This book is one of a series by a French scholar and professor of medieval literature at the Sorbonne that are being translated into English by Jon Graham of Inner Traditions. Lecouteux’s books form a valuable corpus of material on old European traditions that would be otherwise inaccessible to American readers.

“The Tradition of Household Spirits” contains a wealth of research into the fascinating topic of spirits of the home. The sources Lecouteux quotes range from archaic Greek and Roman texts to interviews from the early 20th century. The bulk of the content is gathered from European texts from the 10th to 17th centuries. There are tidbits about Asian spirit practices for comparison. Relationships with household spirits at the opposite end of the land mass aren't as different as one might think.

The author proposes various theories about the origin of household spirits, their behaviors and relationships with the home dwellers. There are a myriad of examples of rituals to honor and placate these incorporeal beings. The author, for the most part, simply presents testimony from primary references, and makes very few theories or assumptions, but instead clarifies the salient point. Household spirits originate from the spirits of deceased family members or ancestors, dwindled deities from antiquity, and earth or place spirits that become attached to a home or family. Since many of these traditions emanate from rural regions all over Europe, Russia, and the Balkans, the book includes references to spirits attached to the outbuildings of farms, like barns, livestock sheds, and grain silos.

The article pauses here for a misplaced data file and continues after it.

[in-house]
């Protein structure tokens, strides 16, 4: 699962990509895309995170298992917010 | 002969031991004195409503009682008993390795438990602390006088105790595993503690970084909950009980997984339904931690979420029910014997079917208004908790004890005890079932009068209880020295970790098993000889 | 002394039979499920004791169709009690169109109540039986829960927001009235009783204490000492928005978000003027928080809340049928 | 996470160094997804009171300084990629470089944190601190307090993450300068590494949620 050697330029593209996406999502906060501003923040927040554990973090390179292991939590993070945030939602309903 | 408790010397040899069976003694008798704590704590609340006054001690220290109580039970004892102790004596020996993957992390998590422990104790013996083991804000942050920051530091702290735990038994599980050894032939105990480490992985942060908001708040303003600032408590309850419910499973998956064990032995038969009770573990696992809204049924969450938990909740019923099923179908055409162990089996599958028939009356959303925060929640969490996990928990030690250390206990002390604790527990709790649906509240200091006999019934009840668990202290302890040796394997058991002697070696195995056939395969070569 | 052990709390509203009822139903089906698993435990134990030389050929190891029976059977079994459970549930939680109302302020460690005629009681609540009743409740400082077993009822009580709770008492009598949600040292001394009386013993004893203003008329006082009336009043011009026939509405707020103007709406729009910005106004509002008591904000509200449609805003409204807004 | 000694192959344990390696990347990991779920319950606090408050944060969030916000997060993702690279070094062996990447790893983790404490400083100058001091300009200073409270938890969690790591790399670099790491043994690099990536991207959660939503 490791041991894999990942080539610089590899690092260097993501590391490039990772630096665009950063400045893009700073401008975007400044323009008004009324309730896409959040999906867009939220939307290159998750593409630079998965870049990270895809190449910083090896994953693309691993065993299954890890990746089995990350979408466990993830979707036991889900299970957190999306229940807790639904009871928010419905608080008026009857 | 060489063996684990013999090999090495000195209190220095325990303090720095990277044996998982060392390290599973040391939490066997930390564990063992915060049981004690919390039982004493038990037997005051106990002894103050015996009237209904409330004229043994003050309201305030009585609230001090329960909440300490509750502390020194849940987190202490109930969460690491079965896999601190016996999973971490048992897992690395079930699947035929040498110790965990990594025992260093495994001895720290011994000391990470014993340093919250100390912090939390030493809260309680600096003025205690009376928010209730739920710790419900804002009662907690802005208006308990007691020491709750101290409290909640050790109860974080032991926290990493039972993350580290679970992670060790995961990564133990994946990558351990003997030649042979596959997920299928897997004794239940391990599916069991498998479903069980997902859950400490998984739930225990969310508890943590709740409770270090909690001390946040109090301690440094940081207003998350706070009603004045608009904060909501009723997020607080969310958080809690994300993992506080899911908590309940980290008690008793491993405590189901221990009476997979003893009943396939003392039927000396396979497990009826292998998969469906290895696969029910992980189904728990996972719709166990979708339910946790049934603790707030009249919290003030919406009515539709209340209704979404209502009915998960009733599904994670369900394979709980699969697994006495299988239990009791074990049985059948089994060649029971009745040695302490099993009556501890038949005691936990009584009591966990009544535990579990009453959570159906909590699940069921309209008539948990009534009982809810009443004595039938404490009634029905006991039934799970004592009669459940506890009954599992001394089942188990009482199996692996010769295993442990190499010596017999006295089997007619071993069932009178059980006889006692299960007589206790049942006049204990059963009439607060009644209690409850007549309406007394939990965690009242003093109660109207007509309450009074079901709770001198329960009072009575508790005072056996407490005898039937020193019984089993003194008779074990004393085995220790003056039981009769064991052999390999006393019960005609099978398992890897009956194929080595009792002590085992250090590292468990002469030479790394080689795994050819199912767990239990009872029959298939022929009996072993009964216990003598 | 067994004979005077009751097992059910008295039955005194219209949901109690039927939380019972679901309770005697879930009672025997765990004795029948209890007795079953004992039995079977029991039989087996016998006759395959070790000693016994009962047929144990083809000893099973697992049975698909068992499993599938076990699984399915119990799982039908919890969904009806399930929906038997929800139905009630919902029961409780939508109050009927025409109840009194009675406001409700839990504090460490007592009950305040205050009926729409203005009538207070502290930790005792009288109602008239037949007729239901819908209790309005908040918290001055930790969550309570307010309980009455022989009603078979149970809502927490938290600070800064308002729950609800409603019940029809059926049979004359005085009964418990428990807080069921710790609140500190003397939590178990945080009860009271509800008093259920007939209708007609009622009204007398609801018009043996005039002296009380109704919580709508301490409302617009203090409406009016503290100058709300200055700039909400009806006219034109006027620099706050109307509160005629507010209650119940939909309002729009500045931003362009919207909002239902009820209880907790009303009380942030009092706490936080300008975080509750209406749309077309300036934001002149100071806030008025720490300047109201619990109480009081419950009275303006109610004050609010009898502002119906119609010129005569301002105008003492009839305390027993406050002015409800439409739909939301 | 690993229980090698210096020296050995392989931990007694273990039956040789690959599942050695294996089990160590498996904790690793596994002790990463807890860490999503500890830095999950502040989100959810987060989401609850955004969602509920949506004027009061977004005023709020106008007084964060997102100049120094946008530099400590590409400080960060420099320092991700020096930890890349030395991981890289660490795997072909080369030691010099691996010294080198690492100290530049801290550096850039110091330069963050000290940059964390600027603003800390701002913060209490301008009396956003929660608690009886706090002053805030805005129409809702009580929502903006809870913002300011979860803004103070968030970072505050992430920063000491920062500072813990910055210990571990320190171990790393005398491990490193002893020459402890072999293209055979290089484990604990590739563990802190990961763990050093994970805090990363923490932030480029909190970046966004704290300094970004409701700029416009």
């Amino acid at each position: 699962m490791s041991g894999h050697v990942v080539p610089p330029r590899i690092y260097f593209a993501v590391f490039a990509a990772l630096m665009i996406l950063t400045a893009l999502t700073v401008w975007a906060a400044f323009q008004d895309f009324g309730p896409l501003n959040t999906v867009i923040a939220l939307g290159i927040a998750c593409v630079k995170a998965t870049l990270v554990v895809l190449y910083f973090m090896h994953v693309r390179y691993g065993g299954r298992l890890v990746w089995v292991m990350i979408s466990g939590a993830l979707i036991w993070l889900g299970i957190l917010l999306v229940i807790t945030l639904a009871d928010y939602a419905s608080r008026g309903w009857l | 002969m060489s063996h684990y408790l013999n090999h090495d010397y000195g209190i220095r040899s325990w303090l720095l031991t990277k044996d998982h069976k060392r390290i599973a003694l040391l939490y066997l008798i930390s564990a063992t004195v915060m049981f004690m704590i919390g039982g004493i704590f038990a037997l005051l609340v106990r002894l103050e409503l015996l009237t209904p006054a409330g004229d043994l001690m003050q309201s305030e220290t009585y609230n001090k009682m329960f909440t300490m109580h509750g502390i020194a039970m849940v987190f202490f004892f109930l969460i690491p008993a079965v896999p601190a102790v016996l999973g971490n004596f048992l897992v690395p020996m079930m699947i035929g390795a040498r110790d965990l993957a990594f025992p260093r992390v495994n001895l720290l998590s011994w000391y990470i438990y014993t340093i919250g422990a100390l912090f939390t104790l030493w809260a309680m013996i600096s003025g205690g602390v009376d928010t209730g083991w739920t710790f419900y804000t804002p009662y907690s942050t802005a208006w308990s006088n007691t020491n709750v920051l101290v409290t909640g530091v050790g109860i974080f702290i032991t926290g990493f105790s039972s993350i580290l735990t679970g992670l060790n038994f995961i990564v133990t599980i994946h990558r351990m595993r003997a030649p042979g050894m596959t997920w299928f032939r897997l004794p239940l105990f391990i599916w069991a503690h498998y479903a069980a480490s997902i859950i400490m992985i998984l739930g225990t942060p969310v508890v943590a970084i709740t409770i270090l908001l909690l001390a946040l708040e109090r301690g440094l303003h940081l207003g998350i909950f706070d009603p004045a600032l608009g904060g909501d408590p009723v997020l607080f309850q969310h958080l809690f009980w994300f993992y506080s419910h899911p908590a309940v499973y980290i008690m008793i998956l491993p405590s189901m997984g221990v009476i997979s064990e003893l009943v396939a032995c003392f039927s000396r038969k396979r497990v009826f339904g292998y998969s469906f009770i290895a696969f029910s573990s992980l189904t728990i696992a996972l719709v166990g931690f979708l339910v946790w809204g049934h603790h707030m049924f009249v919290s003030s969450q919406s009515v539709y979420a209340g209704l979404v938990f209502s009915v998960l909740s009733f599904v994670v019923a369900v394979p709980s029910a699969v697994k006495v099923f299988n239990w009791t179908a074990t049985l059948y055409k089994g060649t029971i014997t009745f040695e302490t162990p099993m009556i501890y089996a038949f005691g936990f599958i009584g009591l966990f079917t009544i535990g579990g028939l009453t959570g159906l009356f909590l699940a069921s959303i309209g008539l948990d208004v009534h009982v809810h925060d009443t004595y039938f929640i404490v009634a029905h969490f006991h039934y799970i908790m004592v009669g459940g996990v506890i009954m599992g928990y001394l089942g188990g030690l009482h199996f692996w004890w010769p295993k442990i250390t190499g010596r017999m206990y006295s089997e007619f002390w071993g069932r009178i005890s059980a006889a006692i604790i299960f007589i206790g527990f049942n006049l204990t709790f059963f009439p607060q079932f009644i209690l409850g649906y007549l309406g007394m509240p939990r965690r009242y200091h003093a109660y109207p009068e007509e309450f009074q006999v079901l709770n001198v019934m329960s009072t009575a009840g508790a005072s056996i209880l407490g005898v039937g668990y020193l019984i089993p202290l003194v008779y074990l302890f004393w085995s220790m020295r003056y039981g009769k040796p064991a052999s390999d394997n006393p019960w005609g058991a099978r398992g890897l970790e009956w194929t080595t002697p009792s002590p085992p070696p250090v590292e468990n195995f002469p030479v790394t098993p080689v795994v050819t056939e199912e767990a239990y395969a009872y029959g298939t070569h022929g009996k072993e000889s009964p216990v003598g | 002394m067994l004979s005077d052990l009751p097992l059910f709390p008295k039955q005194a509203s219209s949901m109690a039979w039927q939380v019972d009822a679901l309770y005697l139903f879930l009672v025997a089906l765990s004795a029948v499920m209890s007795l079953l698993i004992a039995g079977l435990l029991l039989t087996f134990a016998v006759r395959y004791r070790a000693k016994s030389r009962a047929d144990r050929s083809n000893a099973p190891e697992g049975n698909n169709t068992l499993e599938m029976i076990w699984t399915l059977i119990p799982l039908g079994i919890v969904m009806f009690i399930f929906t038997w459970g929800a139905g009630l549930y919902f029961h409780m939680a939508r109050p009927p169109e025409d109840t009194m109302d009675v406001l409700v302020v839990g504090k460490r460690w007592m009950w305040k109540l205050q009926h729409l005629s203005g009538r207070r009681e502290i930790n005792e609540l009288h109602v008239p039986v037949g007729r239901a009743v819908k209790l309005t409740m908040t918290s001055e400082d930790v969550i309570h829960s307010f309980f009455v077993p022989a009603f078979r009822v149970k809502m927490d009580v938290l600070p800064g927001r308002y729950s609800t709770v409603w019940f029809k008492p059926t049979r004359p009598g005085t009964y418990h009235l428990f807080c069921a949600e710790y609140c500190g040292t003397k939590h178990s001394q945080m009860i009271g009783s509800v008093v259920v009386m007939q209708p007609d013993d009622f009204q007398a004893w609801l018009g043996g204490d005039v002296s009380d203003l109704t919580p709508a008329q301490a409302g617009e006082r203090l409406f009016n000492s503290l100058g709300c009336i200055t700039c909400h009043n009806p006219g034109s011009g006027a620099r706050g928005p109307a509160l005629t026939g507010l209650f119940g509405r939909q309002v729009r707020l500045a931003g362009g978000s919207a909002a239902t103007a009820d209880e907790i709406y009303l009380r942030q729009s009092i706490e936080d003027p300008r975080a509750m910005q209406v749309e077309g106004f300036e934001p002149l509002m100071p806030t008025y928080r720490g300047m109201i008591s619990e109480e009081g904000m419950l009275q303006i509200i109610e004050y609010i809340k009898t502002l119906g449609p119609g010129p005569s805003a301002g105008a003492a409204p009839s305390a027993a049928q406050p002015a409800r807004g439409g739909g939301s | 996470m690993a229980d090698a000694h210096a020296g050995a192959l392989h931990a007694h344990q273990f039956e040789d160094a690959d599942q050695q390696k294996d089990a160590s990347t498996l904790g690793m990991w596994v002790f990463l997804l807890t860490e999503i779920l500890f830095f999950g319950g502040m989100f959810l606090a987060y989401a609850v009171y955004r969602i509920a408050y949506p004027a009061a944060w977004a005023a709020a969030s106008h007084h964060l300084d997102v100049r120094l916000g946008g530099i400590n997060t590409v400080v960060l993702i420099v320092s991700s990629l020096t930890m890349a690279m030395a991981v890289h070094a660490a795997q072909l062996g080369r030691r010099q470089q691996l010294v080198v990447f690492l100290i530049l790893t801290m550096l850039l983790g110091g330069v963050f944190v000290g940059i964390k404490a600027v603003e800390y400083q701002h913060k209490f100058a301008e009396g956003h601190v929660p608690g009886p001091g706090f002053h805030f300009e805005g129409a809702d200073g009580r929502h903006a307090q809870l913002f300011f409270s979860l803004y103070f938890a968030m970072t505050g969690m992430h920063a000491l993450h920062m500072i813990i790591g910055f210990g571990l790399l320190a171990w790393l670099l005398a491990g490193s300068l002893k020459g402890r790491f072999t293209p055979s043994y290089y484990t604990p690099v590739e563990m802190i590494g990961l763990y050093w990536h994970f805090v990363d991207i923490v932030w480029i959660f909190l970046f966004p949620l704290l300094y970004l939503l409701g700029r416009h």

Although Europeans never codified anything as distinctive or complex as Feng Shui, the examples indicate a surprising degree of concern about the same basic issues that Feng Shui addresses in determining the acceptability of a building site, the orientation of doors, windows, and the placement of a hearth. Many of the records cited were penned by clerics writing in Latin, so some of the stories are a bit garbled from the Roman Catholic gloss and generic terms that erroneously equate household spirits with demons.

Household spirits have regional differences and slightly different roles. In Part One, the author discusses the types of spirits attached to a house, from the materials used for construction to special zones: the threshold, doors, windows, the hearth, dedicated altar corners, basements and attics. In Part Two, the wide range and origin of household spirits is explained. There are three appendices, endnotes, a bibliography, and an index.

This is a tremendously valuable book for Americans of European stock. Industrialization has uprooted people from family farms or homes occupied by succeeding generations. In the not-so-distant past, the home was a bastion of sacred space and numinous protection. It has been stripped of its numinous functions as economic pressures eroded familial geographic continuity and turned many people into rootless job-seekers. Contractors slap together new buildings with no regard for place spirits (genius loci) and without ritualized precautions once used in the selection of building materials and locations. Some of these construction rituals are still used in parts of Europe. If they were ever used in America, they've been lost and forgotten (unless the Amish or Mennonites still practice them).

The beliefs and practices of household spirits are devolved remnants of ancient pagan practices that persisted into the 20th century, especially in rural areas of Europe and out-of-the-way places like Estonia, Lithuania, Latvia, and hidden corners of the Balkans. This book is of great interest to contemporary pagans who have reconnected with various European pantheons.

Professor Lecouteax has compiled a revealing survey that demonstrates widespread and persistent pagan practices lurking beneath the Christianized veneer of the Caucasian continent. This book offers plenty of ideas of how to re-incorporate the traditions connected with household spirits into contemporary households.

Highly recommended!

~review by Elizabeth Hazel

Author: Claude Lecouteux
Inner Traditions, 2013
pp. 227, $16.95